Before the days of Ken Blanchard and his “servant-leadership fad” was Robert Greenleaf, the “mind” behind the notion of Servant-Leadership.

In his essential book, Servant Leadership, Greenleaf makes this challenging statement:

The best test but difficult to administer in evaluating one’s own ‘servant-first’ leadership, is to ask if ‘those served grow as persons? Do they, while being served, become healthier, wiser, freer, more autonomous, more likely themselves to become servants? And, what is the effect on the least privileged in society; will they benefit, or, at least, not be further deprived?’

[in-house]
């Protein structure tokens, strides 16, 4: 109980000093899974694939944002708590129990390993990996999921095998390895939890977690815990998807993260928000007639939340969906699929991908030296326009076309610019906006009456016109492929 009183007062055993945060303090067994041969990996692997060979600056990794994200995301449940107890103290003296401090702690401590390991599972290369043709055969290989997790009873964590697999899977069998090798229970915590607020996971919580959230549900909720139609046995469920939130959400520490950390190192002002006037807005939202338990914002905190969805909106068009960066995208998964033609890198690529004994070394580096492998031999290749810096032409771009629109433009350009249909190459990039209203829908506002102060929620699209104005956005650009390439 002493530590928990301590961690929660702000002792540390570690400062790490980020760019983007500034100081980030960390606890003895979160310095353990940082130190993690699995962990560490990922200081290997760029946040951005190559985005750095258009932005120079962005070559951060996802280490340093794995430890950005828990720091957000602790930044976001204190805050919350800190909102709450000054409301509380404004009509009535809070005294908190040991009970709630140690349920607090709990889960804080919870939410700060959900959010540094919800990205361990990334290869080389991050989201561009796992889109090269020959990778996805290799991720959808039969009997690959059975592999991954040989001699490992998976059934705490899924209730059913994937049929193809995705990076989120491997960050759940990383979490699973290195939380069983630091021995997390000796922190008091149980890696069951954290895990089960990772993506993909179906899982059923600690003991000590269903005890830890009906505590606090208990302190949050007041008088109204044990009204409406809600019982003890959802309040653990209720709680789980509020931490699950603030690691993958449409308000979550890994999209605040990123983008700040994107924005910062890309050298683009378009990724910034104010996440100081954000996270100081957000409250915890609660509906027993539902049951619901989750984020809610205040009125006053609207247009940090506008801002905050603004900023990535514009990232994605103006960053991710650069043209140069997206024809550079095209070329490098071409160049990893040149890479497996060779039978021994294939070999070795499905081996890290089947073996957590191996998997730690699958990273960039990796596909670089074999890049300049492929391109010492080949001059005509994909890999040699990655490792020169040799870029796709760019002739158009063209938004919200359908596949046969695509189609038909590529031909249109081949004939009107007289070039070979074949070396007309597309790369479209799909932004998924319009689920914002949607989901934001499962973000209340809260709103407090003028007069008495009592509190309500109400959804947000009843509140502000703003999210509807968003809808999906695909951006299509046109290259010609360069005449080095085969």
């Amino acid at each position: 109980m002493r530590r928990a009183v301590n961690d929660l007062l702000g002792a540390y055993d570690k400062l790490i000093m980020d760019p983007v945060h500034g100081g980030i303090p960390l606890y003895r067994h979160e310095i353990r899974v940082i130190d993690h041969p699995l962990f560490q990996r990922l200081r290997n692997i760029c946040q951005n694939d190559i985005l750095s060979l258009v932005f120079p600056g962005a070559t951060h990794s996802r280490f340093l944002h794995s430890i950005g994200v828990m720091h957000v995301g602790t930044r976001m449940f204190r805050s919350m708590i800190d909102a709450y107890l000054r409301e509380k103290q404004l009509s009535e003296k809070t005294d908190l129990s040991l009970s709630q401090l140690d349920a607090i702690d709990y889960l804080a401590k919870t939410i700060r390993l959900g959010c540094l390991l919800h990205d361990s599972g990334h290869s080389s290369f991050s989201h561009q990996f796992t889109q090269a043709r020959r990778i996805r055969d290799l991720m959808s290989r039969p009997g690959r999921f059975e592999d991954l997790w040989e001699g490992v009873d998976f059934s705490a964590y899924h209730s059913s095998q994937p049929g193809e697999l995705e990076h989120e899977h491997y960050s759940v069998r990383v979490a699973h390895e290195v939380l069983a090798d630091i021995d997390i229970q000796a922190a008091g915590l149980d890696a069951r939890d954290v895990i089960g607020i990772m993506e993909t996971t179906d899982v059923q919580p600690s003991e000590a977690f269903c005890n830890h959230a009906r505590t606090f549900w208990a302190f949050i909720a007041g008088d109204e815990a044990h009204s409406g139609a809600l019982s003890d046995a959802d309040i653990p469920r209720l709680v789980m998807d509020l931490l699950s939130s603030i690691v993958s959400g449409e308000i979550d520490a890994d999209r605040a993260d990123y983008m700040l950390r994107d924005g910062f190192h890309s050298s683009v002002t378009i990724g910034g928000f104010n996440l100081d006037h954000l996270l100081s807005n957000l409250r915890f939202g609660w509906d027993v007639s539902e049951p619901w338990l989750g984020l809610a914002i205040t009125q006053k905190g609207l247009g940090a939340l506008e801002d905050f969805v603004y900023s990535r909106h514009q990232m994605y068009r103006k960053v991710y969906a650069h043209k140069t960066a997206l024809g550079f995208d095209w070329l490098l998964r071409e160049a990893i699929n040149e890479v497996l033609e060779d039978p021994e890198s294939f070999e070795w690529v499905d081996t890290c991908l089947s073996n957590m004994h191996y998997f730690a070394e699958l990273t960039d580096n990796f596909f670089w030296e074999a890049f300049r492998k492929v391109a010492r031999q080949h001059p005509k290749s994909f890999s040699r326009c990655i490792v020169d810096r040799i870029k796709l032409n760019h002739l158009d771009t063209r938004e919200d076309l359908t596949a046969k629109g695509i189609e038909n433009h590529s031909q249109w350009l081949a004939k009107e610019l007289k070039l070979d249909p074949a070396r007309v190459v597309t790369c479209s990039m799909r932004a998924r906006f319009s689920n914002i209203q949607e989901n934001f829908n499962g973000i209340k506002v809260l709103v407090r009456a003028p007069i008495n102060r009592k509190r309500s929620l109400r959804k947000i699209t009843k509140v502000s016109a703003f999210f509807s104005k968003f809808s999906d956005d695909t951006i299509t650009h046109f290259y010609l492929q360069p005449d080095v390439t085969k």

We tend to think servant-leadership is a very passive and reactive style of leadership, humbling ourselves to the needs of those around us. And though that is true, there is also a very proactive side of servant-leadership that deals with developing, nurturing, and coaching, not allowing people to settle for their own status quo.

  • So, in light of the people you invest in, what kind of people are they becoming?
  • Do you feel any paradox between the need to create autonomy while still upholding the interdependence of community (how God has designed us)?
  • Is the lack of developing people to become freer more autonomous people an act of abusive power by the leader?

~ by Dave Smith on March 14, 2008.

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